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Bear Markets Are Your Friend: Embrace Them

Rick Rodgers, CFP, CRPC is President of Rodgers & Associates

Rick Rodgers, CFP®, is President of Rodgers & Associates in Lancaster, PA and author of “The New Three-Legged Stool™  A Tax Efficient Approach To Retirement”.

Many investors live in fear of severe drops in the stock market. They mistakenly believe that to be a successful investor, they must be out of the market when it drops. The stock market sell off that began in September 2008 sent many investors running for the sidelines in order to be in cash instead of incurring more losses. Some believed they made the right decision as the Dow Jones Industrial Average (DJIA) dipped below 7,000 in March 2009. But just like every other bear market in history, this market recovered much sooner and stronger than anyone expected. Those that sold their stocks while they were falling have now lost twice. They lost money when the market went down, and they lost again as it recovered while they were still holding cash.

Now that the market has stumbled these past couple of months, many people are wondering if a repeat of the 2008 market downturn is around the corner. Stock prices peaked on April 23rd of the year. The DJIA has dipped below 10,000 a couple of times since then. Is it time to get out before it’s too late?

The fact is that you will never know which direction the stock market is going to go next. No one will. Not me, Jim Cramer, Ben Bernanke or anyone else. The good news is that you don’t need to know to be successful financially. You need to put a strategy in place to help you take advantage of the run ups and sell offs in the market. A solid strategy determines how much of your assets should be in equities to provide the growth you need to reach your goals. The rest of your assets are invested in fixed assets that preserve your principle during bear markets. The hard part is to have the tenacity to stick to the strategy and the faith to believe it’s the right thing to do. That’s not easy during bear markets.

Investing in the markets is not “gambling”—unfortunately it is still viewed this way, mainly due to media misinformation. The ultimate goal of the financial press isn’t to help you become financially secure and independent. The financial press wants you trading, chasing hot trends, and jumping in and out of the markets, so you will continue to consume more financial press.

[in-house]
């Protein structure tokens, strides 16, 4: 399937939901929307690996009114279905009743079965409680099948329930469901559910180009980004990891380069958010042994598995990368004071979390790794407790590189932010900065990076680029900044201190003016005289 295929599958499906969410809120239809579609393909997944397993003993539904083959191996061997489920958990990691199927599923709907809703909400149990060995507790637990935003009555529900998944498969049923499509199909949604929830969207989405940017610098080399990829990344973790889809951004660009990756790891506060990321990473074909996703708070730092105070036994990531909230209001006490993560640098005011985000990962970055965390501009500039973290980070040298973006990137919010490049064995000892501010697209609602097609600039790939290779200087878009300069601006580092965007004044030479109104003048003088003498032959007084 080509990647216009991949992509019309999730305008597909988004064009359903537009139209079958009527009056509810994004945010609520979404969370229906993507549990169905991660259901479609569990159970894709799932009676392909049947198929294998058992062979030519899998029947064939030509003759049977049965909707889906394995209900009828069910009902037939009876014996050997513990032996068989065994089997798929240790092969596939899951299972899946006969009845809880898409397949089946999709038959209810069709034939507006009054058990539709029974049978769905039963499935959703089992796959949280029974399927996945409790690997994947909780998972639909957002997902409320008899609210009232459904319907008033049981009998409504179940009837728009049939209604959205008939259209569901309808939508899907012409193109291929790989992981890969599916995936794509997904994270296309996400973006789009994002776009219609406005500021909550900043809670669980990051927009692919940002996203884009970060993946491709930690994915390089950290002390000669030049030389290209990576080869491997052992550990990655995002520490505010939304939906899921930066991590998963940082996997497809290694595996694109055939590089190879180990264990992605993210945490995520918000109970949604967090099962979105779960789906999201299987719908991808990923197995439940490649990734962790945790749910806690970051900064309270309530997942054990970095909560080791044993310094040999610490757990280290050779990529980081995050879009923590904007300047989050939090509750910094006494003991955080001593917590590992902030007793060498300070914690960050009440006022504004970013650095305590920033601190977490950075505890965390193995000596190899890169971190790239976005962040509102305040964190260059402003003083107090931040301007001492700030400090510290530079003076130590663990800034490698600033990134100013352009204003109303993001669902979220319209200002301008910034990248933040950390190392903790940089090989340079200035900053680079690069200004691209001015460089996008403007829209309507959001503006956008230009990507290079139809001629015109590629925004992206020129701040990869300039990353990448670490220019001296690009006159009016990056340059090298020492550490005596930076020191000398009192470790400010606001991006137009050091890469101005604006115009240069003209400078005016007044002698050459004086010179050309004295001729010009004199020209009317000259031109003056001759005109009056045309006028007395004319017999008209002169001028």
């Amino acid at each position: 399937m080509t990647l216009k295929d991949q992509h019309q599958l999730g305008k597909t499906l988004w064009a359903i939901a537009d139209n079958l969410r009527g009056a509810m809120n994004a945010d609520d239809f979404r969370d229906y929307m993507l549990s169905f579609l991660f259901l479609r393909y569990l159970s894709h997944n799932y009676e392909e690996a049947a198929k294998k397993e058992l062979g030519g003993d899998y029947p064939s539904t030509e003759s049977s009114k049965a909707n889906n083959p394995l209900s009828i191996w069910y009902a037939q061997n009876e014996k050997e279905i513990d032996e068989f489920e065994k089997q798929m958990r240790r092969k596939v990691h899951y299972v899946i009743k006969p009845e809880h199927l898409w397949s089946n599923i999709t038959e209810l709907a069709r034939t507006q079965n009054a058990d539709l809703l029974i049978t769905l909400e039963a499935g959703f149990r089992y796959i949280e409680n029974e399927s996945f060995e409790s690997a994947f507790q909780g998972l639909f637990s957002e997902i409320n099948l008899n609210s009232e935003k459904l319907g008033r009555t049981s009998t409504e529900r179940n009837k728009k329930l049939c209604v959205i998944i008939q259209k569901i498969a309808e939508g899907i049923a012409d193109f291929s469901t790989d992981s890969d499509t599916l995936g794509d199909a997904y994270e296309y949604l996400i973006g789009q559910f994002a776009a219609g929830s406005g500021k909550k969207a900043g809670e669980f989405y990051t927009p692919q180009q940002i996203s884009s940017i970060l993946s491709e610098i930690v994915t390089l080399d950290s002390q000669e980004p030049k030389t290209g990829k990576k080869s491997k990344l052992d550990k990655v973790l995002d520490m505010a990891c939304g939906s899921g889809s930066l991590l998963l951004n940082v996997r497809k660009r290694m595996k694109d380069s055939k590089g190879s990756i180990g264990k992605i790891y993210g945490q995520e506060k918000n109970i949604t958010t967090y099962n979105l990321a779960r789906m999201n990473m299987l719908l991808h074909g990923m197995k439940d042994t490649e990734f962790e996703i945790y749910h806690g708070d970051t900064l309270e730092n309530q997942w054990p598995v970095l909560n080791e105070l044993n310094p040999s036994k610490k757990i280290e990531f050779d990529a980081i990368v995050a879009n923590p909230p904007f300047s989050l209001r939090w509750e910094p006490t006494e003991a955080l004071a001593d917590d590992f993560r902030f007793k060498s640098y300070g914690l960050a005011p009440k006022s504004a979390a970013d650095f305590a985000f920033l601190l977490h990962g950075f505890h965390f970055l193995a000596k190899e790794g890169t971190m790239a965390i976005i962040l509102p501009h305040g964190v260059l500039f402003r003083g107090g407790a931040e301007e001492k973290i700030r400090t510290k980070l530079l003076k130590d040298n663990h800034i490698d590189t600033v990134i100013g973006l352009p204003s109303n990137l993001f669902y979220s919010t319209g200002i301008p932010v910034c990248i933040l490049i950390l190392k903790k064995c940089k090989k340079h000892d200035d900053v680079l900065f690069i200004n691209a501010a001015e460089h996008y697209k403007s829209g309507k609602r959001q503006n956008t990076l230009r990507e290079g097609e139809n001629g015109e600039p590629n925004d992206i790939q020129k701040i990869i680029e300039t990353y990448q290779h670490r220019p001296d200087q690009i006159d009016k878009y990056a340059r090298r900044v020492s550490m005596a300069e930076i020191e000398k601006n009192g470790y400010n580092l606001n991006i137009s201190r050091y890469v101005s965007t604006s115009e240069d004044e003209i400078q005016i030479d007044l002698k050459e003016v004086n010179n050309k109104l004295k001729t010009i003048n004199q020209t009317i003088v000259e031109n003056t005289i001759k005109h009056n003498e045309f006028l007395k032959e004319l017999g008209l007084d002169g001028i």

Financial security and independence is built over a lifetime by following a few simple rules, staying focused on your goals rather than on the markets and not getting scared out of equities during bear markets.

Since the end of the World War II, there have been 13 bear markets including the most recent drop in 2008-2009. This averages out to one in every five years. Bear markets are common. There is nothing unusual about them and we should embrace them. It is a time when the markets ring out the excesses brought about by speculation in one sector or another. This is the time to implement your strategy by rebalancing from fixed assets to equities. Your strategy allows you to buy low because the value of the equities has shrunk and you now have too much money in fixed investments. When the markets are going up, this same strategy tells you to sell high because you are over weighted in equities. Harvesting off the excess gains preserves them so you will be ready for the next bear market.

Here are five things you can do when the market turns bearish:

  1. Embrace volatility - You will never now when the market is going to drop and neither will anyone else. Corrections in the market like we are having today are inevitable and should be treated as opportunities. Stop kicking yourself for not reading the tea leaves correctly.
  2. Rebalance your portfolio – Everyone will be over weighted in fixed income now that their stocks have shrunk. It is time to sell fixed investments and buy equities to get back in balance.
  3. Pull your weeds – Get rid of underperforming positions that you may have been reluctant to sell because of the tax implication. Upgrade you investment portfolio while prices are down.
  4. Harvest losses in taxable accounts – You may be thinking you already have plenty of losses and you can only take $3,000 each year on your tax return. But loss carry forwards never expire and you will be glad you have them when the market recovers.
  5. Get a second opinion – Hire a professional adviser to review your investment strategy and current holdings. Ask them specific recommendations and the reason for making them. It is always a good idea to have a fresh set of eyes critique your strategy.

During the later stages of a bear market, investors tend to be dragged down by despair, so they sell the good and the bad together. While we would all like to think we know precisely the time to sell and buy, those times are emotionally counter-intuitive. The fact remains that in order to grow real wealth; one has to stay invested, and continue to own the great companies of this country. The great investor, Warren Buffet, wrote in his op-ed piece to the New York Times on October 17, 2008 “A simple rule dictates my buying: Be fearful when others are greedy, and be greedy when others are fearful.” He concluded the article with this paragraph, “I don’t like to opine on the stock market, and again I emphasize that I have no idea what the market will do in the short term. Nevertheless, I’ll follow the lead of a restaurant that opened in an empty bank building and then advertised: “Put your mouth where your money was.” Today my money and my mouth both say equities.” The DJIA closed the day this article was printed at 8,852. Today it is back over 10,000. Warren Buffet embraces the bear and so should you.

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